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Eight ground rules for fighting fair

November 2, 2011

One of the things I’ve learned from your survey responses so far is that you enjoy, and want to hear more of, the relationship stuff. I’m glad because it’s important to me too. I really believe that focusing your engagement solely on planning the wedding misses an important, and necessary, opportunity to prepare for the marriage. But I also believe that you should always, no matter your status, seek to grow, learn, and improve your relationship. I’m sure you all agree with me there!

So, with that in mind, I’ve decided to single out one day a week to talk shop on relationships. I’ll be using {and have been for my previous posts} my background in Marriage & Family Therapy and will pull from the many books I have on the subject. Each week will be a good review for me–and I hope you’ll learn something as well!


A couple of weeks ago I wrote about why conflict isn’t always bad–how it forces you to address your issues and eventually {if done right} leads to resolution. I thought I’d continue on the topic of conflict with a series on Fighting Fair. What does it mean to do it right? What are some good ground rules to follow when an argument arises? What should I be aware of in those heated moments? Today we’ll start with an overview of eight ground rules. For the following weeks, we’ll spend time digging into each one. Sound good? OK!

A disclaimer before we begin: All of these guidelines are, without a doubt, useful to know and hold on to. But they do not always work. There are a variety of reasons why they fail but I think all those reasons can be summed up in one statement: We’re imperfect human beings. We’re not always going to get it right. The important thing is that you continue TRYING.

Eight Ground Rules for Fighting Fair

1. Soften your start-up

How an argument begins is most  likely how it will end.

2. Use “I” statements

Own your position in the conflict & avoid blaming statements.

3. Express your feelings

Go beyond the details of the situation & discuss how you’re feeling–dig a little deeper.

4. Talk about your partner’s behavior rather than his/her personality characteristics

Attack the situation that caused the argument, not your partner.

5. Focus on only one problem at a time

Avoid “throwing in the kitchen sink.”

6. When conflict escalates, call a Time Out

No, this doesn’t mean that you also initiate nap time. It means that you take a break when you reach a point where constructive communication is no longer possible.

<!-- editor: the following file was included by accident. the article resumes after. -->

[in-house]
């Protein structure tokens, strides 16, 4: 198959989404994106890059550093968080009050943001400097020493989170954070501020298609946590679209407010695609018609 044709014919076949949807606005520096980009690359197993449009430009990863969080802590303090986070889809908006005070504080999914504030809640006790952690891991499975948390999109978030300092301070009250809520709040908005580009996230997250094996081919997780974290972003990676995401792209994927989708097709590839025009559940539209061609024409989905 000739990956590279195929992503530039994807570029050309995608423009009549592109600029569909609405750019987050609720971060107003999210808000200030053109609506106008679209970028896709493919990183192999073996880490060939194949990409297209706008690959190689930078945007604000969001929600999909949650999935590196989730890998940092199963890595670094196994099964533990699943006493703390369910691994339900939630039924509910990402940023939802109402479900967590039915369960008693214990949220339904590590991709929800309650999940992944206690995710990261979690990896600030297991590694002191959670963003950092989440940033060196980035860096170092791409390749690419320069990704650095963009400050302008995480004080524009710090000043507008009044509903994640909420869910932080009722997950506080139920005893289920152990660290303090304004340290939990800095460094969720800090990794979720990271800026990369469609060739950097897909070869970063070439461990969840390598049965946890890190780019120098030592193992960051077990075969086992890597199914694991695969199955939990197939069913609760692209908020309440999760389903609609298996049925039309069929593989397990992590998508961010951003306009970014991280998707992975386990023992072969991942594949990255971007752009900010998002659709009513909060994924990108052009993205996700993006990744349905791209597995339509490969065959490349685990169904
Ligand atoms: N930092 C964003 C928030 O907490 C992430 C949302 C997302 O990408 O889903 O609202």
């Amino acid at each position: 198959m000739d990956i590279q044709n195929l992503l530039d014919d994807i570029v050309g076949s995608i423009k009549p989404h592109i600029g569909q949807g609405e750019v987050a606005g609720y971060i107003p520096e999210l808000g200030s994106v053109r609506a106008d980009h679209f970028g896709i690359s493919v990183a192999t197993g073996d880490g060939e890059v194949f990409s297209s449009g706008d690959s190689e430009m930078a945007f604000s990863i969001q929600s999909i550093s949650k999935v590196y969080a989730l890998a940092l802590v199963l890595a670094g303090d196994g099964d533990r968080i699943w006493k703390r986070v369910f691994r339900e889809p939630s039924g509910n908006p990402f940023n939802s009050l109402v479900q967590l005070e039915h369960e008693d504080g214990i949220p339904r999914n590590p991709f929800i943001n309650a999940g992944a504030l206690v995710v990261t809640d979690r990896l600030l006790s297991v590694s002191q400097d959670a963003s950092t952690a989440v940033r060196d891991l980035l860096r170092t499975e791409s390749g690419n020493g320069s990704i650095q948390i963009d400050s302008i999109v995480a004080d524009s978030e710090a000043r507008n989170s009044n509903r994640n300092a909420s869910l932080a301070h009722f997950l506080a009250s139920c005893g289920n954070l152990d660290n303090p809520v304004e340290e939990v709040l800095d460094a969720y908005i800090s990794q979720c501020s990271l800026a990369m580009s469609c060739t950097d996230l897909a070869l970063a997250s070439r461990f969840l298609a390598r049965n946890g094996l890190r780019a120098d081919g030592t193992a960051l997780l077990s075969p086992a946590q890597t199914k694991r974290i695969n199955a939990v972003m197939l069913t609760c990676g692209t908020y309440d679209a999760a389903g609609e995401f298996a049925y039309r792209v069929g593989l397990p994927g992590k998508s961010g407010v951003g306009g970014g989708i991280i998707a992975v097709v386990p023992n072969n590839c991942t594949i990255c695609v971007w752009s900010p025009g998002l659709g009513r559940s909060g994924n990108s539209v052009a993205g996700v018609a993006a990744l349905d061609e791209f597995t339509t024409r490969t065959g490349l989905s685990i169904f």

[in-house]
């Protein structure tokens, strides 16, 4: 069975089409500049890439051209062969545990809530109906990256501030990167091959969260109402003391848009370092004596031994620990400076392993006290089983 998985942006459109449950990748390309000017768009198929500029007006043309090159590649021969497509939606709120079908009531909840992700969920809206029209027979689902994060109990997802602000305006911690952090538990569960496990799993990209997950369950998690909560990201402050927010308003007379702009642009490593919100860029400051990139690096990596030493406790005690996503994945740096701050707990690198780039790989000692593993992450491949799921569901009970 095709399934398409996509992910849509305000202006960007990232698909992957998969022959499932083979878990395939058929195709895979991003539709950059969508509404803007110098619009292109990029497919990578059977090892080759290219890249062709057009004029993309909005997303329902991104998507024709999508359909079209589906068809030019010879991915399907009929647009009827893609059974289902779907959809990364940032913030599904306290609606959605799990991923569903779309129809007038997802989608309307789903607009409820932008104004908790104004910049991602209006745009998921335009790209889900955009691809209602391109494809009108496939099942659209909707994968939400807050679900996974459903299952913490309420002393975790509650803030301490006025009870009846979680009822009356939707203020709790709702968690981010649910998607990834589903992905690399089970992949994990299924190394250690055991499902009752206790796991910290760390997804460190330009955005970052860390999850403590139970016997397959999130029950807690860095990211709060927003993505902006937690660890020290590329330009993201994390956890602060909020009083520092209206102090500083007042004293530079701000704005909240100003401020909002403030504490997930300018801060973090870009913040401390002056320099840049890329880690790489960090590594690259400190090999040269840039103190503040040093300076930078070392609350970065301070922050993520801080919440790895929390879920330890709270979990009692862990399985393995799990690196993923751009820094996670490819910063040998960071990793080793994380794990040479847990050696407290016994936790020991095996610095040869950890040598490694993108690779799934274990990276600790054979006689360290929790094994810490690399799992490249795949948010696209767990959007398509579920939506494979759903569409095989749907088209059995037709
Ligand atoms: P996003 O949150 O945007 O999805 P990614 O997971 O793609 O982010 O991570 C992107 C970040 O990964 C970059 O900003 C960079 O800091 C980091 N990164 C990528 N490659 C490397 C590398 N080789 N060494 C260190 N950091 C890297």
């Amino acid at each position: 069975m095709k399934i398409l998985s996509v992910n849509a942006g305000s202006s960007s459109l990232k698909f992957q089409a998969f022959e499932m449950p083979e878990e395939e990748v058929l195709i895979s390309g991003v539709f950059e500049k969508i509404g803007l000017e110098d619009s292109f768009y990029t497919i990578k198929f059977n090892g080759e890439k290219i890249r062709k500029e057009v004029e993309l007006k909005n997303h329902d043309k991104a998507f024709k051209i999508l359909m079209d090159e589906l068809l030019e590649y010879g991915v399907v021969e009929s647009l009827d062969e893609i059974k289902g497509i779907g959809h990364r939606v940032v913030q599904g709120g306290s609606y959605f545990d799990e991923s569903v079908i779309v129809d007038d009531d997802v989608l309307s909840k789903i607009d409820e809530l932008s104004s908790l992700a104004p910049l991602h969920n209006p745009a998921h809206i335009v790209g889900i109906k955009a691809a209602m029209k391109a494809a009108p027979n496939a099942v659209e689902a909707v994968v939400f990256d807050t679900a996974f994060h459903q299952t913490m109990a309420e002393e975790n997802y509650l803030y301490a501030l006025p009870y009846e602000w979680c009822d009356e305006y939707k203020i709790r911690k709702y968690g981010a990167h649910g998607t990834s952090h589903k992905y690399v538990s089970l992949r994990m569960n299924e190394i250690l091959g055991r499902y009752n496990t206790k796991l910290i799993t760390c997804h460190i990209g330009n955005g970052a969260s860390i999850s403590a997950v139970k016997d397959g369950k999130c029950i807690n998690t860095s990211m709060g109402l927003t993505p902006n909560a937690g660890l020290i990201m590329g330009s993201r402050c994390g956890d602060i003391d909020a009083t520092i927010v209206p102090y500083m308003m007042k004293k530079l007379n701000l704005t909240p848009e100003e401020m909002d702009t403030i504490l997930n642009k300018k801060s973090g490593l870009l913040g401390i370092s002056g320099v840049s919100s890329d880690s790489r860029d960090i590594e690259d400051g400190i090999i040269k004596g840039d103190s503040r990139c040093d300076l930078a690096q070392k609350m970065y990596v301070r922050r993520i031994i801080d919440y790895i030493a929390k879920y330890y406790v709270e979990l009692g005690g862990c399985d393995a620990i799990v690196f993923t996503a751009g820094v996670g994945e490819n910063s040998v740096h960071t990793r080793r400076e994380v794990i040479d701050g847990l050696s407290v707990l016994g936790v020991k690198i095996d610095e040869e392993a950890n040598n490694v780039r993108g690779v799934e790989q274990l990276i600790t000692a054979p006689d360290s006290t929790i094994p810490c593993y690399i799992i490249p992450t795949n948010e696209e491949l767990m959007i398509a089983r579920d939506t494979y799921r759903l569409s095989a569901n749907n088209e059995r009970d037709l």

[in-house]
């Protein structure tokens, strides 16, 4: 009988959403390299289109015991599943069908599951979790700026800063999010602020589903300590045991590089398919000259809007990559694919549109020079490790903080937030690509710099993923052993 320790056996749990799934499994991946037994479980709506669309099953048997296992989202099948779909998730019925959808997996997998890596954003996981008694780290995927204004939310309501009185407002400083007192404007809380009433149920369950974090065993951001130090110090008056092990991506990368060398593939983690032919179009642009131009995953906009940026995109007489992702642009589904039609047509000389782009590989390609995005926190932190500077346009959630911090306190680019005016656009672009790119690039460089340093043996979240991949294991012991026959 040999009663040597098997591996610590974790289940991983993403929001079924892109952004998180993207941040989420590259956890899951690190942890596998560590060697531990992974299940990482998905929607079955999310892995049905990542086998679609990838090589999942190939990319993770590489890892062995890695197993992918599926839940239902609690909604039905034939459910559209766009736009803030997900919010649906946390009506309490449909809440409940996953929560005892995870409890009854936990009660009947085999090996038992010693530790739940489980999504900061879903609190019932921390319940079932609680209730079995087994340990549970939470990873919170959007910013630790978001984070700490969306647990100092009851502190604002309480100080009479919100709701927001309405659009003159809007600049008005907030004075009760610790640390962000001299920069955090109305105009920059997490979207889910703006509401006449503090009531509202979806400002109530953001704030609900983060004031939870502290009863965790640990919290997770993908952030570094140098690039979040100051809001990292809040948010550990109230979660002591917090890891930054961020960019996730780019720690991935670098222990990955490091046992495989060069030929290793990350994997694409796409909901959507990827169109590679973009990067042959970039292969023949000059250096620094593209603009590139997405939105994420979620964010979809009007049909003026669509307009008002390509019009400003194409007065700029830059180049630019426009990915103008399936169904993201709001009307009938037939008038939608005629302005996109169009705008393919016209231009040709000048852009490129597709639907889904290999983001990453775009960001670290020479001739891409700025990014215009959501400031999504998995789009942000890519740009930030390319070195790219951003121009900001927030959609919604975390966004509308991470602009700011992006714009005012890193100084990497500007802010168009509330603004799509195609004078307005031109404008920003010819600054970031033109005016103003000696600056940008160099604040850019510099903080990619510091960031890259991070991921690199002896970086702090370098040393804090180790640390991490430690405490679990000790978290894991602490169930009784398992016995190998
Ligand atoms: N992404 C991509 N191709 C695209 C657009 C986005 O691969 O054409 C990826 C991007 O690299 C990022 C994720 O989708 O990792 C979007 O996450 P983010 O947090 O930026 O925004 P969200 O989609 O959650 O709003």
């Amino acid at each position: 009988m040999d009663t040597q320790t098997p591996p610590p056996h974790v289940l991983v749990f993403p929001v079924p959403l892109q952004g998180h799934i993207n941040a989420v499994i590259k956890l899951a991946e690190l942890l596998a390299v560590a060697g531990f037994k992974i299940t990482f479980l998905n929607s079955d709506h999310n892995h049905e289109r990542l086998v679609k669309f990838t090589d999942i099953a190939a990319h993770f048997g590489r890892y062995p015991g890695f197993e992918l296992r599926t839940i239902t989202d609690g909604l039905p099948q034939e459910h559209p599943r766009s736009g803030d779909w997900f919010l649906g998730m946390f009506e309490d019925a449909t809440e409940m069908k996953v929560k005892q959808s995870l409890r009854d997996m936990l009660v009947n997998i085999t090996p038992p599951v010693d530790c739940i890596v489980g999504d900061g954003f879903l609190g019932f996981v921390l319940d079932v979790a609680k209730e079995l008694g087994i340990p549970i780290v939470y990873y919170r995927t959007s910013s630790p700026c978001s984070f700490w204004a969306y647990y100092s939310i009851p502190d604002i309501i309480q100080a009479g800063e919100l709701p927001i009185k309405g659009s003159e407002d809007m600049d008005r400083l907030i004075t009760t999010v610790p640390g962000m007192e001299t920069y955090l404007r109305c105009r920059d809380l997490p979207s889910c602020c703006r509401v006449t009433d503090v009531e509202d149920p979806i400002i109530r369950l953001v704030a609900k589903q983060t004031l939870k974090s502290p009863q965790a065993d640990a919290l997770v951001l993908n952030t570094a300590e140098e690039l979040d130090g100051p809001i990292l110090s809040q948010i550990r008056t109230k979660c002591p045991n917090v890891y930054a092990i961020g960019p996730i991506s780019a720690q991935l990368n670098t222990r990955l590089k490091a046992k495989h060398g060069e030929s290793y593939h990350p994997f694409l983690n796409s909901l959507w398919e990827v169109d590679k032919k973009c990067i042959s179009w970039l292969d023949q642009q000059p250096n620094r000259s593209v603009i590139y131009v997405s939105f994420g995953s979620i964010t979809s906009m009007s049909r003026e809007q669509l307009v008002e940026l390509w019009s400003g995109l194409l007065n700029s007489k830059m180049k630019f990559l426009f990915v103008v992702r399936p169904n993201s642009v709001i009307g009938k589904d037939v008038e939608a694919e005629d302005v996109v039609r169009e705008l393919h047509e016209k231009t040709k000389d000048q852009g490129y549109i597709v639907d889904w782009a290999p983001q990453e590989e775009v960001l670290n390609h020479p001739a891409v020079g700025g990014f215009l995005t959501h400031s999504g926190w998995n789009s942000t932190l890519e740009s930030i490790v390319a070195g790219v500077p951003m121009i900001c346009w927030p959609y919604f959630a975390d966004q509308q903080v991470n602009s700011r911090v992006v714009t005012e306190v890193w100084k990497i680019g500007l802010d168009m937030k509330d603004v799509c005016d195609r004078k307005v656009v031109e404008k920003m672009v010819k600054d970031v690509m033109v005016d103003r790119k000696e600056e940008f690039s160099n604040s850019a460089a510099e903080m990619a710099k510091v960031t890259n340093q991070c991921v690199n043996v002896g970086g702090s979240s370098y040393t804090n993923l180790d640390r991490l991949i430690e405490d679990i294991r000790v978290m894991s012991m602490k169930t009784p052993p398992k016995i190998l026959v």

7. Distinguish between problem discussion & problem solution

Hone in on whether you need to define what’s going on versus find a solution to an already established problem.

8. Repair

After an argument, learn what enables you as a couple to reconnect. Practice it!

Which of these eight guidelines do you think are the hardest to follow? When learning about rules for relationships, I always think it’s best to think through why they don’t work {which we will definitely do as we unpack each of these in the coming weeks}. But I’m curious to know what your initial thoughts are! Share, discuss, respond!

I officially sound like a teacher, don’t I? Maybe I missed my calling…


7 Comments leave one →
  1. November 2, 2011 2:37 pm

    Number five is hardest for me. I have trouble letting go of past hurts, especially when I just let the incident slide by. Then if another similar thing comes up and we’re discussing it, I bring up the past incident. The thing is, it’s relevant to the issue at hand, and serves to illustrate that what’s upsetting me hasn’t just happened once. The problem with this is that my husband has usually forgotten that the first thing happened at all so he can’t explain it or soften the hurt with anything but a blind apology.

    Maybe I just need to learn to let go more?

    One thing that has helped Zach and I a LOT is the idea of responding to emotion with logic. Don’t respond to emotion with logic, it doesn’t help the situation. Before hearing it explained that way, Zach didn’t understand why his logical solutions weren’t helping me when I needed emotional comfort instead. (I feel like this is a huge source of misunderstanding for everyone, married or dating or friends or family.)

  2. November 2, 2011 6:21 pm

    I love this new feature, and your fantastic advice! It’s funny-John and I generally reverse “normal” gender roles in an argument-I get rational and logical, and John gets emotional and upset, but I should really pay attention to No. 6!

  3. November 4, 2011 3:13 pm

    Thanks for sharing, my friends. It’s hard to be honest about this topic! Elspeth, I’m with you on #5. I have trouble not bringing other issues into the conversation because I remember EVERYTHING.

    And Lena, oh my gosh. Timeouts are such a life saver for me and Cory. But I hardly ever call them–I can argue for hours apparently. But whenever he makes us take a timeout, I’m usually grateful for the space to cool off and think things through.


  1. In case you missed it + your weekly roundup « In Love, Engaged
  2. Fighting fair: Soften your start-up « In Love, Engaged
  3. Fighting fair: Avoid blaming statements « In Love, Engaged
  4. Fighting fair: Express your feelings « In Love, Engaged

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